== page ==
Good luck,
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  #7  
Old 09-08-2002, 04:05 PM
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Location: Accokeek, MD
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Thanks for that tid bit about the large nut.

My wrenches go up to about 1 1/4 inch and 32mm. Any idea what size the large nut is? I will probably have to go to Sears and get a craftsman wrench to fit it... or can I use a plumbing pipe wrench on it? In fact I might have an old large adjustable wrench that might work. I'll go out now and see if I can find it.

(Located a small and midsized pipe wrenches. Old but quality tools... not bulky so they might fit in a constrained area. Hope using pipe wrences on a Benz is not considered sacriligeous and cause for banishment from the forum.)

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1993 190E 2.3
2000 Toyota 4x4 Tundra

Last edited by ejsharp; 09-09-2002 at 01:09 AM.
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  #8  
Old 09-09-2002, 07:04 AM
LarryBible
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I use a humongous Crescent wrench on the nut. When it is stubborn, I use a humongous pair of Channel Locks to back it up.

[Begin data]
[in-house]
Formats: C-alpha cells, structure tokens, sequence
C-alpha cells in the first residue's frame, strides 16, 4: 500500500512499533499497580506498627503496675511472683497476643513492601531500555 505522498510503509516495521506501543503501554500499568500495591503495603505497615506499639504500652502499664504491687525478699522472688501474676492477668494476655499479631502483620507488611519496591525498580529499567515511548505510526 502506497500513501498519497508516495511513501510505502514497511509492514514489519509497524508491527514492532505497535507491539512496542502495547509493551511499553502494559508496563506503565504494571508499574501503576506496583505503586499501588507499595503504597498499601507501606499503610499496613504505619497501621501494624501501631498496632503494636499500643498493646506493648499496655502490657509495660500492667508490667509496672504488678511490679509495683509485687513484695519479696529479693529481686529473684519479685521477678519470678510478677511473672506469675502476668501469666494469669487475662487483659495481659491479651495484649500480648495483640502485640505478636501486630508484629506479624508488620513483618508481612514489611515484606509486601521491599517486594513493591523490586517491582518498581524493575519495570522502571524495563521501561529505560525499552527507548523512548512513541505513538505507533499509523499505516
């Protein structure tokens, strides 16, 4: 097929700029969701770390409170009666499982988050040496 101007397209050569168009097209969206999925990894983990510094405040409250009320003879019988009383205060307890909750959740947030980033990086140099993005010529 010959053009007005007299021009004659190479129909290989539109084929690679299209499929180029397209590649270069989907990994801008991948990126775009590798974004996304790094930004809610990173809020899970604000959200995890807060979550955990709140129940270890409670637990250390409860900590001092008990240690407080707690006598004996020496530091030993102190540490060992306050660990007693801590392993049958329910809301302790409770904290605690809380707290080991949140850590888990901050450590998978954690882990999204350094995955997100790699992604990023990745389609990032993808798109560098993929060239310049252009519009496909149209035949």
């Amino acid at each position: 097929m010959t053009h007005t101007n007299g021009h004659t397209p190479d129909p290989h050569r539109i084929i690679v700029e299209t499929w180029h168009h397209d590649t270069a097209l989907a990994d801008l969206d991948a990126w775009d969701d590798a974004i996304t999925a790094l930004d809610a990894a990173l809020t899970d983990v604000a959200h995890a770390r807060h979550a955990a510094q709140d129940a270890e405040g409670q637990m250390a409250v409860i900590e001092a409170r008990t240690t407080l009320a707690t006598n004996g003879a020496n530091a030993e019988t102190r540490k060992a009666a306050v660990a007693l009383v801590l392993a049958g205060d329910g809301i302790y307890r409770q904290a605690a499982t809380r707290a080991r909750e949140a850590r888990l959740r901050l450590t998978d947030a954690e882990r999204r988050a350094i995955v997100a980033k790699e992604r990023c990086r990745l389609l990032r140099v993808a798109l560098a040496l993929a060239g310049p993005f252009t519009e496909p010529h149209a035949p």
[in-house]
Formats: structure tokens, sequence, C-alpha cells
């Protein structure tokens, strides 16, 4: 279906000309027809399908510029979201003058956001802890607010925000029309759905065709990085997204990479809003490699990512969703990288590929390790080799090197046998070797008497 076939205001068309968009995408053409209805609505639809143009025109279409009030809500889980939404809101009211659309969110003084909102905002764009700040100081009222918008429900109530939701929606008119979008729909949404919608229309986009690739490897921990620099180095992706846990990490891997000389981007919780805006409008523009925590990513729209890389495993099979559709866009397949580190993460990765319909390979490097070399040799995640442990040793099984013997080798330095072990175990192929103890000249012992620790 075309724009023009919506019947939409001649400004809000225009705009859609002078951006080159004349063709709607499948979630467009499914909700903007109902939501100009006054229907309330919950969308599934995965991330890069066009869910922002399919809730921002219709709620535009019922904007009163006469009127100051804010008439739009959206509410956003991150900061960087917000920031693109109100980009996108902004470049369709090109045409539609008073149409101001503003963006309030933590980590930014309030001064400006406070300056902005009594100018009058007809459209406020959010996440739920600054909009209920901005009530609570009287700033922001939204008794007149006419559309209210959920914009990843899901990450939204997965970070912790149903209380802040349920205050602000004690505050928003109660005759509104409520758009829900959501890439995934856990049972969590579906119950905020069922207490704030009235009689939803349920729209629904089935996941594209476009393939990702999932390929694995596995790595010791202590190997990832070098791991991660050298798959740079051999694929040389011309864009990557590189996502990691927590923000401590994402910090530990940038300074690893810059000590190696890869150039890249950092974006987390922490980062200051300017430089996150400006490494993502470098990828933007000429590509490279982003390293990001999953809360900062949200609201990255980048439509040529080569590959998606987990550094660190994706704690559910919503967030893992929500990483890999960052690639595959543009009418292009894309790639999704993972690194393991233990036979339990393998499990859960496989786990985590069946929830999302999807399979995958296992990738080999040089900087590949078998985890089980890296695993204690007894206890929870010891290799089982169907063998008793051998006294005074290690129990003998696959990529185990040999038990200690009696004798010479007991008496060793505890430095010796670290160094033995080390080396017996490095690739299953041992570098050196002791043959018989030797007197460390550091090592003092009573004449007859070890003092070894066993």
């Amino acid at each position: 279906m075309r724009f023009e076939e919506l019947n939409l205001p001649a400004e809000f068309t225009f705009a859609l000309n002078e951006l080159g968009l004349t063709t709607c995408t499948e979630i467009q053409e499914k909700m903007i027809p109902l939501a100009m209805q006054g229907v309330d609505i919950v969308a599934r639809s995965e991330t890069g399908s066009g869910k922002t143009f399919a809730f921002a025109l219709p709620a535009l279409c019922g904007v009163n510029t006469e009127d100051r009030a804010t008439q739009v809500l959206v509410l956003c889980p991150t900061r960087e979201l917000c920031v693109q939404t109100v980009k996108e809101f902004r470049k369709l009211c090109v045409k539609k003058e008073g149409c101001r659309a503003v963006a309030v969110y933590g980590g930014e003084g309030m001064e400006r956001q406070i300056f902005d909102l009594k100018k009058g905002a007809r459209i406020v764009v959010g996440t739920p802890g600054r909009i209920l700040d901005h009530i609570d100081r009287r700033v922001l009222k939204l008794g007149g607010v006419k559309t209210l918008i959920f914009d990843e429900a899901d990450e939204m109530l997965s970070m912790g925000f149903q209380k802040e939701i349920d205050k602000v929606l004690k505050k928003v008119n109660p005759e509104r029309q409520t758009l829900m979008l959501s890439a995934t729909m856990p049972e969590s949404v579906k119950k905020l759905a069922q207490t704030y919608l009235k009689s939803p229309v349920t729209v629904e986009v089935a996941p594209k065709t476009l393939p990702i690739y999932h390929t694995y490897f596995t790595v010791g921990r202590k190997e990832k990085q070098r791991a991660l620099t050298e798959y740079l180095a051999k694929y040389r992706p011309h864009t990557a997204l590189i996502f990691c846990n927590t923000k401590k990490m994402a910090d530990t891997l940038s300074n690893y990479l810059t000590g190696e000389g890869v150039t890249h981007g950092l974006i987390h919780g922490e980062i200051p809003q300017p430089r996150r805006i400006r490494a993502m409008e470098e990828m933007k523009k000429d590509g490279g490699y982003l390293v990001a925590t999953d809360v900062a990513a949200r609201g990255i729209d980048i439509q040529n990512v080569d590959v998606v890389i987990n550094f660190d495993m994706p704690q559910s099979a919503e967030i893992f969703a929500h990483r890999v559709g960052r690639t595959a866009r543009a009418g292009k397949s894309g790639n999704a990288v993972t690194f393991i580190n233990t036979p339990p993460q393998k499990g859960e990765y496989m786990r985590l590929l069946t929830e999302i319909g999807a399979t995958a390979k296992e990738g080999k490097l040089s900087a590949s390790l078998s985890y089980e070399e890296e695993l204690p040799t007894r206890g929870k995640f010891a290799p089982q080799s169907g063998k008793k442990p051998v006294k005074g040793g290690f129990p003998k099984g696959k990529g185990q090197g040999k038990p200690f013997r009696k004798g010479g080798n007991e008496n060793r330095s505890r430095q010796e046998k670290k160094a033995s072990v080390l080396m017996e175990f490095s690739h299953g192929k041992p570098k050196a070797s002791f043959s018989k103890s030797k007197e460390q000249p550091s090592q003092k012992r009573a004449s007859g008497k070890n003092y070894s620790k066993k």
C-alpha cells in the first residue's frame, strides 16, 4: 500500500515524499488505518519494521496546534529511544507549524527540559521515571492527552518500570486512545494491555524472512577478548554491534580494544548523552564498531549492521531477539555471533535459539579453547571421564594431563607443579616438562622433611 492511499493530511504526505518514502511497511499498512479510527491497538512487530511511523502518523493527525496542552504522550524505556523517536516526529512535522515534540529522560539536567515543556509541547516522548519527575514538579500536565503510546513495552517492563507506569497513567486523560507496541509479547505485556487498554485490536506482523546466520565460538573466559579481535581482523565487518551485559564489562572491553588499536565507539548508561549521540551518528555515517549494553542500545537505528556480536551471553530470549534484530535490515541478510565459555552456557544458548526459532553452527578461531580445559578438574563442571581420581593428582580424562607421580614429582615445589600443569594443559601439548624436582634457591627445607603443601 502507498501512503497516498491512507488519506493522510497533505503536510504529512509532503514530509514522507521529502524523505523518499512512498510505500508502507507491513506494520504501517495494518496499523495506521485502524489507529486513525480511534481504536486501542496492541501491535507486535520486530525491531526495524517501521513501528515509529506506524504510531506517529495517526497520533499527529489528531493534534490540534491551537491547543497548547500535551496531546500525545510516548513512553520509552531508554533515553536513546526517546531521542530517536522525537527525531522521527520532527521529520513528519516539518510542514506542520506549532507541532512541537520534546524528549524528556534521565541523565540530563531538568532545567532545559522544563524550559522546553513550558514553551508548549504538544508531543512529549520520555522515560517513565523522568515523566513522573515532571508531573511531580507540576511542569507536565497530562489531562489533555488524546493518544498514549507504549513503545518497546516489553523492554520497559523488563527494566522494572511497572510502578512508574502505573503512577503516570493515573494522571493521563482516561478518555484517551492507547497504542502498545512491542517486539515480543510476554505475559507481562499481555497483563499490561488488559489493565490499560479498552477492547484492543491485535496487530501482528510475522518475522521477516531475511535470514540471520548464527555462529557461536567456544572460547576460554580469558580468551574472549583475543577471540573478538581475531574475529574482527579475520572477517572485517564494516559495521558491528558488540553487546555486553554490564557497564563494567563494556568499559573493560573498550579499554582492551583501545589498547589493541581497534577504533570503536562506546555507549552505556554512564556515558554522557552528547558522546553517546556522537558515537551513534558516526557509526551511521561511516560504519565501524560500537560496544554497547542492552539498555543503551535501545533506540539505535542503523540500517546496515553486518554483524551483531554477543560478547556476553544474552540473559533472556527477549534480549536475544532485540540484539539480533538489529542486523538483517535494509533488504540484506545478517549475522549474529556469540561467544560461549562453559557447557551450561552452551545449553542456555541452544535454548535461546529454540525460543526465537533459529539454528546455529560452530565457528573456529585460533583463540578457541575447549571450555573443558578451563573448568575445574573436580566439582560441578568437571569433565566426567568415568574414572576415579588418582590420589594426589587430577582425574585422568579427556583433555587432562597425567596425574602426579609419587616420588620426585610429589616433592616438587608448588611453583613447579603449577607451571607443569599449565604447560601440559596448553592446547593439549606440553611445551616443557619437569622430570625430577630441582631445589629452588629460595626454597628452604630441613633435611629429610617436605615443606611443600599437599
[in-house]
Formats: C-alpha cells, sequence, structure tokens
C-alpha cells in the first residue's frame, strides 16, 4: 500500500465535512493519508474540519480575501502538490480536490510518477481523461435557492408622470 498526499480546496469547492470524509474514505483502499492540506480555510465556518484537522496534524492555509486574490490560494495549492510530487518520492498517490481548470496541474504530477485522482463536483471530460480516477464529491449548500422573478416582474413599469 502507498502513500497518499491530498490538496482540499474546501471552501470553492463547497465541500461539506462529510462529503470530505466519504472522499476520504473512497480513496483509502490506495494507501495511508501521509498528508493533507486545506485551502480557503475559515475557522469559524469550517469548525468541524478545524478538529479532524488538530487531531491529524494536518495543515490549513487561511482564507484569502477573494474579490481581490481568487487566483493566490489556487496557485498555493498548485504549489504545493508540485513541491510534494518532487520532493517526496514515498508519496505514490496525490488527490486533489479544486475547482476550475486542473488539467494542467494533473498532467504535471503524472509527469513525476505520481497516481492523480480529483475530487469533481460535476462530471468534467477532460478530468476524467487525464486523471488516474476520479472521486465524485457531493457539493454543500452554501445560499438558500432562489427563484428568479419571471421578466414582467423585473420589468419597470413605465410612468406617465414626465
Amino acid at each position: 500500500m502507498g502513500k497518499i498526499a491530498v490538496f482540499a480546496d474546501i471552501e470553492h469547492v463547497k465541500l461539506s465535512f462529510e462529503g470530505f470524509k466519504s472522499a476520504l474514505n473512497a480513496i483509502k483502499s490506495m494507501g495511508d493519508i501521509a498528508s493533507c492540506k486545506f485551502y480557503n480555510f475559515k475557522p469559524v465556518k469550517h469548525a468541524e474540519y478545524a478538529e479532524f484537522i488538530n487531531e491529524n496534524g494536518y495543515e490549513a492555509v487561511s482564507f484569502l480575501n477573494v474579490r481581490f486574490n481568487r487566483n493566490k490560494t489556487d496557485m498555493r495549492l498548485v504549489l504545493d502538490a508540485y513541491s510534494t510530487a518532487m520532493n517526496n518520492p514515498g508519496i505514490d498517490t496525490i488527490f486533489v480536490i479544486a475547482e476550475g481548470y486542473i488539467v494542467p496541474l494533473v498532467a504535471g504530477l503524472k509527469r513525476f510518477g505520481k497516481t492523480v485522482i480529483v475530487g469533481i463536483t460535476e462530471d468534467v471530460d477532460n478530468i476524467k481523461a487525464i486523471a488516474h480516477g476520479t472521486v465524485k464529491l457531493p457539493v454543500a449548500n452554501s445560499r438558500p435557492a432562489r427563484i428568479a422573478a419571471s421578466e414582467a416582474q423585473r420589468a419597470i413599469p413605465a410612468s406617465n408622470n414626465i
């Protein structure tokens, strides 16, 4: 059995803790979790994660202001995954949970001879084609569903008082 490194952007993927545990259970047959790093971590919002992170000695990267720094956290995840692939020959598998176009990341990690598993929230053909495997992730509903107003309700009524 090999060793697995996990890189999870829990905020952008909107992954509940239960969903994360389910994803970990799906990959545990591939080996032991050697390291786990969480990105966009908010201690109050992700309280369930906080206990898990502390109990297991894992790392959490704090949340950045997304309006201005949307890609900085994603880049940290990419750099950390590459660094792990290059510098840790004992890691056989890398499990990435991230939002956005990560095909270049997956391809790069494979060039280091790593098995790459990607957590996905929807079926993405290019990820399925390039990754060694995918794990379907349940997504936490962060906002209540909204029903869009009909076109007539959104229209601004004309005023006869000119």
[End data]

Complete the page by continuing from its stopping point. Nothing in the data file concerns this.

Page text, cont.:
I'm pretty sure it is larger than 1 1/4". I have combinations to 1 5/16" and I still use my big adjustable.

Good luck,
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  #9  
Old 09-09-2002, 11:46 AM
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Join Date: Apr 2000
Location: Location: Berthoud, Co. USA
Posts: 76
Replacing Front Flex Disk on 300E

I changed mine by placing a jack under the transmission, removing the trans mount and lowering the rear of the transmission a little
the flex disk didn't fall out but with a little coaxing with a long screwdriver it dropped out. The new one was relativly easy to put in and raising the trans as I put it in held it in place.
All totaled it took me about 1 1/2 hours to replace it. Just be carefull not to damage anything at the rear of the engine as you lower the trans. This was a couple of years ago but I don't think that I lowered it more than a couple of inches. Getting the bolts loose was the hardest part as they had sucked into the flexdisk